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Political Vocabulary Study Guide

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Updated on Jul 15, 2011

Practice exercises for this study guide can be found at:

Political Vocabulary Practice Exercises

During an election year, some words tend to be used every ten minutes or so as television news stations give yet another update from the campaign trail. Even if people aren't vying for office, however, these terms are often found in the media. So even if you're NOT a politically inclined person, having a good basic knowledge of political jargon can be helpful. It helps you better follow classroom discussions, personal conversations, and news reports.

Although politics, on the surface, may seem dull, it's the foundation of how a country runs. What people talk about on the news today might just result in a change in the way your school is funded, what type of pension plans your company offers, and how much of your paycheck you'll take home each week (or not). Keeping up with the issues is important so you know what to expect and, if you're eligible to vote, so you can make informed decisions. Get to know these words and it will be easier.

DEFINITIONS

  • amendment     an alteration of or addition to a motion, bill, or the Constitution; an official change to a legal document

[One topic you'll cover in history class is when women got the right to vote. It's important to know that the right was spelled out in the nineteenth amendment to the U.S. Constitution.]

  • anarchist     someone who believes governments should be abolished because they're unnecessary; a person who seeks to overturn government institutions, often through violence
  • bipartisan     representing or involving two political parties; including members from two factions
  • bureaucracy     a government or administrative system made up of special departments or bureaus, administrators, and officials
  • delegate     a person designated to act as a representative for others
  • filibuster     a political delaying act used by a member of the legislative assembly to prevent the passage of legislation, often by performing a long and irrelevant speech
  • gerrymandering     dividing a geographic area into voting districts that provide an unfair advantage to one party in elections

[Historical note: This word was first spotted in a newspaper in 1813. It's a combination of salamander, a small lizardlike creature, and the name of Elbridge Gerry, the former governor of Massachusetts. Apparently, Gerry's party members created an election district that looked like a salamander and it caught the eye of painter Gilbert Stuart. When he noticed it, the term was born.]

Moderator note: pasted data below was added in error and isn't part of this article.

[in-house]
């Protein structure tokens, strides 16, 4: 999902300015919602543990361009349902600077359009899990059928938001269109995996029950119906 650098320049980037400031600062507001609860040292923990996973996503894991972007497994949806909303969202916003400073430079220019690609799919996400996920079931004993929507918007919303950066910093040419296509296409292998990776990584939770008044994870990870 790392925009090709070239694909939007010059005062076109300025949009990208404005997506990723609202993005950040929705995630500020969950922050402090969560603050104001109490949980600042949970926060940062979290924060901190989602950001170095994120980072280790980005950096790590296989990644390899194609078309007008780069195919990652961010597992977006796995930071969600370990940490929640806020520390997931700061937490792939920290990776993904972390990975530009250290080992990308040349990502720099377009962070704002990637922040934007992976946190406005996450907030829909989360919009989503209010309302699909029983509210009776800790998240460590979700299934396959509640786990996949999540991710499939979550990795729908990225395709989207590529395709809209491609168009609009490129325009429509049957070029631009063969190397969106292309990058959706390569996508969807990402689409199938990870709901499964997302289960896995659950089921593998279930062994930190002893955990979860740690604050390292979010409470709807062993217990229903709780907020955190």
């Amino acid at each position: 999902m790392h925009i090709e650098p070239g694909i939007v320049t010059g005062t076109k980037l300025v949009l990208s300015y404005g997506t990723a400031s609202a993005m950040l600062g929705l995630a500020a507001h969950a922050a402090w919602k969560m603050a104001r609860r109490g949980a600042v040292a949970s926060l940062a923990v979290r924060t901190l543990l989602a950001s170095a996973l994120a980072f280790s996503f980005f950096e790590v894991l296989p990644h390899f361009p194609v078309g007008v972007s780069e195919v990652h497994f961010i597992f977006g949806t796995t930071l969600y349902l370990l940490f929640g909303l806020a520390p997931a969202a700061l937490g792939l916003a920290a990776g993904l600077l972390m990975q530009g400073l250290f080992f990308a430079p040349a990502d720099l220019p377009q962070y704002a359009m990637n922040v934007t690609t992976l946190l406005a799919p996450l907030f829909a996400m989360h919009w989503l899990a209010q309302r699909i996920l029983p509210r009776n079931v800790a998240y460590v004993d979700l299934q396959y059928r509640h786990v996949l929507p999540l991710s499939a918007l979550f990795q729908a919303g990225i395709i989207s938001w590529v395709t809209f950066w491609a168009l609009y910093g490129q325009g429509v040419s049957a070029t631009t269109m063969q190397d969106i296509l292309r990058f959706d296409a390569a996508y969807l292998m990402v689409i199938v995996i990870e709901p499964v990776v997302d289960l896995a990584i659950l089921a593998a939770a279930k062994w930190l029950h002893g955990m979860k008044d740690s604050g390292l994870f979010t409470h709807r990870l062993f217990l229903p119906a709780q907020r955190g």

• globalization     the act of being adopted on an international scale; to extend to the entire world
  • impeachment     the presentation of formal charges against a public official; casting somebody out of public office
  • libertarian     a person who advocates liberty or the doctrine of free will, as well as individual responsibility and freedom; a member of the Libertarian political party
  • nationalism     a desire for political independence; national spirit or patriotism
  • privatize     to take something out of state control; to transfer from public or government control or ownership to private enterprise
  • propaganda     publicity, often misleading, to promote something; ideas or rumors deliberately circulated to help or harm a person, group, or institution
  • quota     the number, percentage, or proportional share of people permitted to enroll in a college, join a club, immigrate to the country; maximum permitted amount
  • ratification     formal approval of something; the act of confirming or sanctioning
  • socialism     a political system in which the means of production and distribution are controlled by the people rather than market principles; communal ownership
  • sovereign     a monarch (king, queen) or other supreme ruler; royal
  • subsidy     an amount of money paid by one government to another to secure a service; a grant, or contribution of money from that government to a private company, organization, or charity.

[Think bailout!]

  • tyranny     the cruel use of power and injustice by an absolute sovereign or dictator over others; an oppressive government
  • veto     the right or power in one branch of the government to reject or postpone legislation or measures of another branch

Practice exercises for this study guide can be found at:

Political Vocabulary Practice Exercises

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